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Introdcution to Hatha Yoga

"Hatha Yoga is a flexible combination of specific techniques that help develop every aspect of the individual: physical, emotional, intellectual and spiritual. It is a scientific system that integrates the various branches of yoga and brings about a harmonious development of the individual. Regular practice of yoga helps achieve: a body of optimum health and strength, senses under control, a mind well disciplined, clear and calm, an intellect as sharp as a razor, a strong will, a heart full of unconditional love and compassion, an ego as pure as a crystal, and a life filled with supreme peace and joy."

- Swami Satchidananda

Patanjali, in the Yoga Sutras, has emphasized the importance of concentration and meditation in order to achieve a calm and peaceful mind. The need to maintain a steady and comfortable seated posture for meditation for long periods of time necessitates a body that is healthy and free of disease and a mind that is free of worry and fear. The art and science of hatha yoga was developed to achieve such a body. Several great yogis, including such names as Yogi Matsyendranath and Yogi Gorakhanath, are considered to be the 'forefathers' of hatha yoga. However, it is Yogi Swatmarama who compiled the wisdom of Hatha Yoga in his Hatha Yoga Pradeepika (HYP) which expounds the techniques such as asana, pranayama and shatkarma (the six-fold cleansing techniques). Through regular practice of these techniques, the body is purified of all the toxins, the nadis (channels of subtle energy) are opened for free flow of prana (vital energy), and kundalini shakti (the dormant serpent power) gets awakened. Through control of prana, the mind is automatically controlled. The HYP is divided into the following four chapters:

  1. Asana:Several physical postures, including seated postures for meditation are described. Guidelines for diet are also provided in this section. A few general recommendations regarding a yogic diet are given here.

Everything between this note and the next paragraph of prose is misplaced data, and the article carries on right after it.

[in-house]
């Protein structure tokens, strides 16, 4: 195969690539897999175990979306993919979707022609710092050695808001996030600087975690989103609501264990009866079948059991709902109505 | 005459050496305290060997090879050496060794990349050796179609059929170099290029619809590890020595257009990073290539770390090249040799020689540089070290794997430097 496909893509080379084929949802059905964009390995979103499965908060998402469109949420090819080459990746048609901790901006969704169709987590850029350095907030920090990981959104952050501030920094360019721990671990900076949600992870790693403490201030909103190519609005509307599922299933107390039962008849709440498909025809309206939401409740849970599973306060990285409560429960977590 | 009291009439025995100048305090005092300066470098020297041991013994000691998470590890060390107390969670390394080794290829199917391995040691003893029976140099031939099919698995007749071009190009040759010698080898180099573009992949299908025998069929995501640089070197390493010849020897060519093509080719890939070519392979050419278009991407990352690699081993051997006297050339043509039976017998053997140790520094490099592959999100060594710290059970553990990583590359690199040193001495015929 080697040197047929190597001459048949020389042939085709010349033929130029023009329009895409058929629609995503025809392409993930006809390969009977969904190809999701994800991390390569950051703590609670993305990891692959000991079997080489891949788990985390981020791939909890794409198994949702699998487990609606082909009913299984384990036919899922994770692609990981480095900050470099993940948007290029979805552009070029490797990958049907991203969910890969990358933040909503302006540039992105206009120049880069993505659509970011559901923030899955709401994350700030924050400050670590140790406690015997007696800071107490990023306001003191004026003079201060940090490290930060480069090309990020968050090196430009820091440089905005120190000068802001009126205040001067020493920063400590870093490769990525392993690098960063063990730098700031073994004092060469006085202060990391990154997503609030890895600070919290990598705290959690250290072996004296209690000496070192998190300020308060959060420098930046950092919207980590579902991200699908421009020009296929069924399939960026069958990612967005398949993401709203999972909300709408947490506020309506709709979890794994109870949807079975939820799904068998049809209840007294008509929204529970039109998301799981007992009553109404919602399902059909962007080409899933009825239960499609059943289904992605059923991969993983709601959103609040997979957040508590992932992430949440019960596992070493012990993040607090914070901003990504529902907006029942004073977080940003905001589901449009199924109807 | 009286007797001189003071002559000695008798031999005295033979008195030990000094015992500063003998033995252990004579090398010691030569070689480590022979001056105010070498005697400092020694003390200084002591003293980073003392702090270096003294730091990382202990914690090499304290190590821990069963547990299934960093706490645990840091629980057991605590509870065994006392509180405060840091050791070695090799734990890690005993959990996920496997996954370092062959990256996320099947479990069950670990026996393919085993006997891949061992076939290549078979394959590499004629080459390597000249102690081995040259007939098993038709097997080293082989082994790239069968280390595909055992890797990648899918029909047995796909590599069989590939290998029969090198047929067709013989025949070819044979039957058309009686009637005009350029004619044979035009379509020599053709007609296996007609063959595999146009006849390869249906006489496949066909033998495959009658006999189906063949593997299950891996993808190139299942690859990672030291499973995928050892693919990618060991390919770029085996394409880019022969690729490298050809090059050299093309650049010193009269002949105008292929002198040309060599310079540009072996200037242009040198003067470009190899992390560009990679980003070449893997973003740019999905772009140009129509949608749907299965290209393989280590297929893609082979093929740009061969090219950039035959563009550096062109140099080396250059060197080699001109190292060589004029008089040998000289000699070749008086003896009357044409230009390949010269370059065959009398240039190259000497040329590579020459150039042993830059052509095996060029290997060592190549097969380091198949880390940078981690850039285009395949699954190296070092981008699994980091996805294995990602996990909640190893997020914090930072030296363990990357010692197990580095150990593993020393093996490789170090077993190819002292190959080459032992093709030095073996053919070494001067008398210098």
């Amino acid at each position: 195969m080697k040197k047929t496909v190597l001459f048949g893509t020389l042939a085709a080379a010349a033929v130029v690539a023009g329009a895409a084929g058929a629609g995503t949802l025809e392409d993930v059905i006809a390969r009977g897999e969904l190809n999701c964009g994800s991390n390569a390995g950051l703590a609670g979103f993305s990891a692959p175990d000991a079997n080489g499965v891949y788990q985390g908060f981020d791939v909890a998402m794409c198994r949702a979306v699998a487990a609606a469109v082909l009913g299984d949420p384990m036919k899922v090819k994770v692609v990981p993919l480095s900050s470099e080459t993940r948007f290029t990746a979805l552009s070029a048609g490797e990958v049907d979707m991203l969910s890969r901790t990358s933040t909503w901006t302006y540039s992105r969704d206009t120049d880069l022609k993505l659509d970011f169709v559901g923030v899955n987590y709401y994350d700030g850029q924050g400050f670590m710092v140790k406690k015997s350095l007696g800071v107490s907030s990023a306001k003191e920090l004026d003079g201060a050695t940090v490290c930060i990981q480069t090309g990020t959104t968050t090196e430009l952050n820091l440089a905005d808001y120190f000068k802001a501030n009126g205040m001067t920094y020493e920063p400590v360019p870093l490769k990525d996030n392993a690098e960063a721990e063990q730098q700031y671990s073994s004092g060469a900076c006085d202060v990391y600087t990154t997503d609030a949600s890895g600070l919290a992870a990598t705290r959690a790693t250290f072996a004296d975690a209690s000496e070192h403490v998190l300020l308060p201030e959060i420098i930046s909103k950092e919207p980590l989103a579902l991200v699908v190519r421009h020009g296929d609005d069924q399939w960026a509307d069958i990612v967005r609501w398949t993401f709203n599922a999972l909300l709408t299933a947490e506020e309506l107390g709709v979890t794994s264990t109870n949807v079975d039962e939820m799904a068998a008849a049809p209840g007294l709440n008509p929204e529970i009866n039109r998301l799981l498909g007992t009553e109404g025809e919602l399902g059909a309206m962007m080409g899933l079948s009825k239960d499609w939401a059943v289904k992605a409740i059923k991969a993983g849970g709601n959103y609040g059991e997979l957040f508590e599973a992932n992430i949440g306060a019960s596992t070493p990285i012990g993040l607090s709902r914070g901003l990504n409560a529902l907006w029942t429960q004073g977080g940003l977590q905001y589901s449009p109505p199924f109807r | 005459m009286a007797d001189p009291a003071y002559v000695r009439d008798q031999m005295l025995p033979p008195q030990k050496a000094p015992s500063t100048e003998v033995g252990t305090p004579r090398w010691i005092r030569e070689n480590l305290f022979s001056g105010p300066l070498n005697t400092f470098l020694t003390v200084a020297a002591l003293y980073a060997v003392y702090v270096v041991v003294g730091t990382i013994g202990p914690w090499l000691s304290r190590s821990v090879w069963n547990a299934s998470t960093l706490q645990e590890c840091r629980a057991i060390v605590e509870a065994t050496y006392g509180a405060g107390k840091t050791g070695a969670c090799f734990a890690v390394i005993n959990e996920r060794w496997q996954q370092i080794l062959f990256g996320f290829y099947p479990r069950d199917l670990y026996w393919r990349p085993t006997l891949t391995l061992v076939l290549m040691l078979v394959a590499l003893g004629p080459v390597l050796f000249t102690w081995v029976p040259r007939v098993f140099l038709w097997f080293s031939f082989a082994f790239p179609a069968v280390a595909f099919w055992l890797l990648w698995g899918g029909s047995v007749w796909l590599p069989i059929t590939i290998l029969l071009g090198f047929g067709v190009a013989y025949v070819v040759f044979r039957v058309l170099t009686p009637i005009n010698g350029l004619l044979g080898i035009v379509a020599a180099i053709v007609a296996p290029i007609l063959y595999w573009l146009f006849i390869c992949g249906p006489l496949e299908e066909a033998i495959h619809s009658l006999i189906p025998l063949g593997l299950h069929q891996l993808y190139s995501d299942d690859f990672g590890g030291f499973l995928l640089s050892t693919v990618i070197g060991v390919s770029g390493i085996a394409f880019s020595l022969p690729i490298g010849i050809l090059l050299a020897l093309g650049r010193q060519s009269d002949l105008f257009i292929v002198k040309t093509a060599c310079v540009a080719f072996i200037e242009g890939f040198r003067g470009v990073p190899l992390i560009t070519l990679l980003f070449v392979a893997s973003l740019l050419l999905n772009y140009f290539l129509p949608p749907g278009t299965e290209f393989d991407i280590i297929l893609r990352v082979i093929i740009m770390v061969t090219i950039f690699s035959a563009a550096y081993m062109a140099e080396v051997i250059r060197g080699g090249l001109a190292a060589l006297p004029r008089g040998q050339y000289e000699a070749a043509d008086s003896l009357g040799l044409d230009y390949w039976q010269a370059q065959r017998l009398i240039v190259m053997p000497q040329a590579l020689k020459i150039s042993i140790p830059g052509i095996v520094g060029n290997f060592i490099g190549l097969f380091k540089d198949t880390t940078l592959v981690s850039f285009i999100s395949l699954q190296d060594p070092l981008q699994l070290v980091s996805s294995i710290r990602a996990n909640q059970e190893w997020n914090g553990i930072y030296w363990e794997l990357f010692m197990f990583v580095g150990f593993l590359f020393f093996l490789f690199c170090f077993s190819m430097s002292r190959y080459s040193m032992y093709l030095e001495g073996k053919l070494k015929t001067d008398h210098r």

2. Shatkarma and Pranayama
    • Shatkarma: Six cleansing techniques are described:
      1. Dhauti: digestive tract and intestinal cleansing with a long, wet cloth. In 'Gherand Samhita' several other dhauti techniques are also given.
      2. Basti: yogic enema for internal cleansing. Helps cure digestive problems, removes constipation and strengthens the solar plexus.
      3. Neti: nasal cleansing through 'sutra neti' (cleansing with thread) and 'jala neti' (cleansing with warm, saline water using a neti pot). Highly recommended for allergies, common cold and cough as well as providing resistance to various diseases of ear, nose and throat.
      4. Trataka (concentrated gazing): usually done with concentrated gazing on the tip of the flame of a candle. It helps remove diseases of the eye as well as develops one-pointedness which helps in meditation.
      5. Nauli (abdominal massaging): nauli is performed by the practice of contracting and isolating the rectus abdominii muscles. Nauli helps in igniting the digestive fire, removing indigestion and balancing the endocrine system.
      6. Kapalabhati: rapid, forced exhalations, accompanied by pulling the abdominal muscles in; inhalation is passive and automatic. Kapalabhati helps destroy all mucus disorders. For more information on Kapalabhati, visit my blog.
    • Pranayama (breath control): Pranayama literally means expansion or stretching of the prana, the vital life force. Breath is the grossest manifestation of this prana. It is through control of the breath that one can control and regulate the prana in the system. Prana is intimately linked with the Kundalini (the serpent shakti) and through various pranayama practices, one can raise the kundalini from its dormant state at the base of the spine, thus raising the level of consciousness. Several pranayama techniques, including nadi shodhana (alternate nostril breathing), surya bhedan (vitality stimulating breath), ujjayi (psychic breath), bhastrika (bellows breath) etc. are mentioned in HYP. It is worth noting that Kapalabhati mentioned above as one of the shatkarma techniques is also considered and taught as a pranayama technique.
  3. Mudra and Bandha: As described in HYP, mudras (which include the four bandhas - uddiyana, moola, jalandhara, and mahabandha in addition to mudras like mahamudra, khechari, vipareetakarani etc) can help raise the level of the kundalini and prepare the spiritual aspirant for practicing Raja Yoga.
  4. Samadhi: As a result of the practices described in the previous three chapters, the prana begins to flow through the sushumna nadi and the mind becomes calm and peaceful. As a result the yogi can get into the state of samadhi (total absorption).